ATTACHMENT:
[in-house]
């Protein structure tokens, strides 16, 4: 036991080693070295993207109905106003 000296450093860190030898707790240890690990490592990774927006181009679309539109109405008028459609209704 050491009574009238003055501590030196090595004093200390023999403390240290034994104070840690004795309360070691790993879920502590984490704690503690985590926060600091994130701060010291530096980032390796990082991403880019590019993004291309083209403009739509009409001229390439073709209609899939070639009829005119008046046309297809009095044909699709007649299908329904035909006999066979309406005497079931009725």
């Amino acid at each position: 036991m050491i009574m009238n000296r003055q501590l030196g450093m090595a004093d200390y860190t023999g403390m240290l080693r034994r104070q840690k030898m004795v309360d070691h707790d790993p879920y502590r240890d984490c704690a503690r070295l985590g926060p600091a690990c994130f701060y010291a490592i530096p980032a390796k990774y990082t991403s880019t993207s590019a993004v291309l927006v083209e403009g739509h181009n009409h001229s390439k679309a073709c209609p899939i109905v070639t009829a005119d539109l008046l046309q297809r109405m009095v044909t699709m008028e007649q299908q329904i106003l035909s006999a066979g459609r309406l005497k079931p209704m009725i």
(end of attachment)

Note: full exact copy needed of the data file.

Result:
[in-house]
């Protein structure tokens, strides 16, 4: 036991080693070295993207109905106003 000296450093860190030898707790240890690990490592990774927006181009679309539109109405008028459609209704 050491009574009238003055501590030196090595004093200390023999403390240290034994104070840690004795309360070691790993879920502590984490704690503690985590926060600091994130701060010291530096980032390796990082991403880019590019993004291309083209403009739509009409001229390439073709209609899939070639009829005119008046046309297809009095044909699709007649299908329904035909006999066979309406005497079931009725």
């Amino acid at each position: 036991m050491i009574m009238n000296r003055q501590l030196g450093m090595a004093d200390y860190t023999g403390m240290l080693r034994r104070q840690k030898m004795v309360d070691h707790d790993p879920y502590r240890d984490c704690a503690r070295l985590g926060p600091a690990c994130f701060y010291a490592i530096p980032a390796k990774y990082t991403s880019t993207s590019a993004v291309l927006v083209e403009g739509h181009n009409h001229s390439k679309a073709c209609p899939i109905v070639t009829a005119d539109l008046l046309q297809r109405m009095v044909t699709m008028e007649q299908q329904i106003l035909s006999a066979g459609r309406l005497k079931p209704m009725i």